I can't listen to music. It's too distracting!
Sometimes I’ll listen to music before I start writing to put myself into a certain mood. ...But I’m so easily distracted that I can’t listen to music when I’m writing.
I often write with music on. It doesn't distract me. Anything that makes me more comfortable and keeps me writing is good. And occasionally I'll reread something I've written and know what I was listening to when I wrote it.
I listen to music constantly. When I write, I cannot listen to music with words, so the old standbys are Sun Ra and Morton Feldman.
I don’t listen to music when I write-I listen to Law & Order. I play the reruns all day. Something about the Da! Da! frees up the creative side of my brain. Weird, eh?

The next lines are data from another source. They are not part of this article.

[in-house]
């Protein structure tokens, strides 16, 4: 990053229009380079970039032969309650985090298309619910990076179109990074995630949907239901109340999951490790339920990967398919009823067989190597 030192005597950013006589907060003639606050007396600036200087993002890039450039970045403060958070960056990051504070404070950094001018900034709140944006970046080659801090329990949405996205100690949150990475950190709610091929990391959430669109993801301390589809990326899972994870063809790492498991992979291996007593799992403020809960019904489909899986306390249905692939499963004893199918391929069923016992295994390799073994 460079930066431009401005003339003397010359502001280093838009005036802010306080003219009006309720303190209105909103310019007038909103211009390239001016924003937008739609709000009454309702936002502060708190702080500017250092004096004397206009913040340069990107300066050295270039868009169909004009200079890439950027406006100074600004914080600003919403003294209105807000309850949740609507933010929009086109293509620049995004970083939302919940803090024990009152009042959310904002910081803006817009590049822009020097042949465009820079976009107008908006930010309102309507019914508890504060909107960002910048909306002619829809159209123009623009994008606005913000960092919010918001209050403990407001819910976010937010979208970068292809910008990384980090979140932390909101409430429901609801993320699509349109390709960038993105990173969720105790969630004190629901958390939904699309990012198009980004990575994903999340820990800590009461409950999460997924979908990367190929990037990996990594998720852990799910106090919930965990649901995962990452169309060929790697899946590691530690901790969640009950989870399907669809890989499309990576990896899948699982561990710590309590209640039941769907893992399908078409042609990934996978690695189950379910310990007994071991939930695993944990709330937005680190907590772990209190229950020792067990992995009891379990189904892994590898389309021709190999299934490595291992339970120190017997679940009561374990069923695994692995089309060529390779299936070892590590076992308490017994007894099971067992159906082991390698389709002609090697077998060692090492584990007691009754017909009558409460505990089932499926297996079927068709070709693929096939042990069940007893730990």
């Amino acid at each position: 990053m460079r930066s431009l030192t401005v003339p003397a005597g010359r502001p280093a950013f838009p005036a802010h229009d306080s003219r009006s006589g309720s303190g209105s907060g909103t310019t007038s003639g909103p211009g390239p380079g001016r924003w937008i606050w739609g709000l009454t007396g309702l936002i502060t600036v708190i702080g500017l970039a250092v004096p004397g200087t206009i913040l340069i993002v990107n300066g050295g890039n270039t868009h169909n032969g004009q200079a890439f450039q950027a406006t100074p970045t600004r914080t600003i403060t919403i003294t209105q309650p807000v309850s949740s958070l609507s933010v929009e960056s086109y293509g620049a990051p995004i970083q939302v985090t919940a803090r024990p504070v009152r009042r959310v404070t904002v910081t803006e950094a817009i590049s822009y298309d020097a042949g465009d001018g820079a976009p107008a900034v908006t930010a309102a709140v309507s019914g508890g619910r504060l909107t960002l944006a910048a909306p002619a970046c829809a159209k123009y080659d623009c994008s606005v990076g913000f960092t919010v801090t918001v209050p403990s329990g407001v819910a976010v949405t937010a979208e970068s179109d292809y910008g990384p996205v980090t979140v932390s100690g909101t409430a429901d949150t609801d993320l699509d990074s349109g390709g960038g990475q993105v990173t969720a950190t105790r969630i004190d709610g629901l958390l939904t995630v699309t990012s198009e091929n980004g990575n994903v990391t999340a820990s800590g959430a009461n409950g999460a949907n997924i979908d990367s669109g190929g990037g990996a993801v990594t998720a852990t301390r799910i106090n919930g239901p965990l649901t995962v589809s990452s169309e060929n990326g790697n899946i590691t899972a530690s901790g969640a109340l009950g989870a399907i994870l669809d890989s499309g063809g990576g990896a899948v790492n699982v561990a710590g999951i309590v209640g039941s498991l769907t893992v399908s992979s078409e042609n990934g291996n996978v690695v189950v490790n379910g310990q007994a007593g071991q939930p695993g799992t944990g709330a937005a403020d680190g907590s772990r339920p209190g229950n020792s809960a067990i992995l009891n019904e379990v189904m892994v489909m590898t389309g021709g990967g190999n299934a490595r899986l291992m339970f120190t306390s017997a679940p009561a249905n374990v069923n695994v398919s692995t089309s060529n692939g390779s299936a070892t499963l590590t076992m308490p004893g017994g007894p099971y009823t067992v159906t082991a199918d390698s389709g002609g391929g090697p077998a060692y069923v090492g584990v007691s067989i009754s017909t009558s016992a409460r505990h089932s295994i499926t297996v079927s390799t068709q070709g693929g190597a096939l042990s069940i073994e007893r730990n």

Julie Bowl..l mean, Bowie...I mean Bouie...okay, Julie BOWE
I don’t listen to music while I’m writing because it distracts me. But, sometimes, I like to write in the food court at the mall. It’s helpful for me to have that mix of voices in the background while I’m working. Plus, they have really good coffee there.
THIRTY EIGHT YEARS LATER
I recently came across an article written by Patty Campbell, Pat Davis and Jerri Quinn called “We Got Here...It Was Worth the Trip : A Survey of Young Adult Reading in Los Angeles Public Library.”
In 1972, the authors attempted to find out the most popular books in the LA library by putting a questionnaire in the pocket of each YA book in the collection. This part cracked me up: “The questionnaires were designed to be visually appealing. At the top of the slip was a design of mushrooms and the sun -- two ‘in’ items in current young adult symbology.”
Over the course of six months, the survey was answered 2009 times.
The following titles were listed as the top ten favorites:
1) MY DARLING, MY HAMBURGER by Paul Zindel
2) MR. AND MRS. BO JO JONES by Ann Head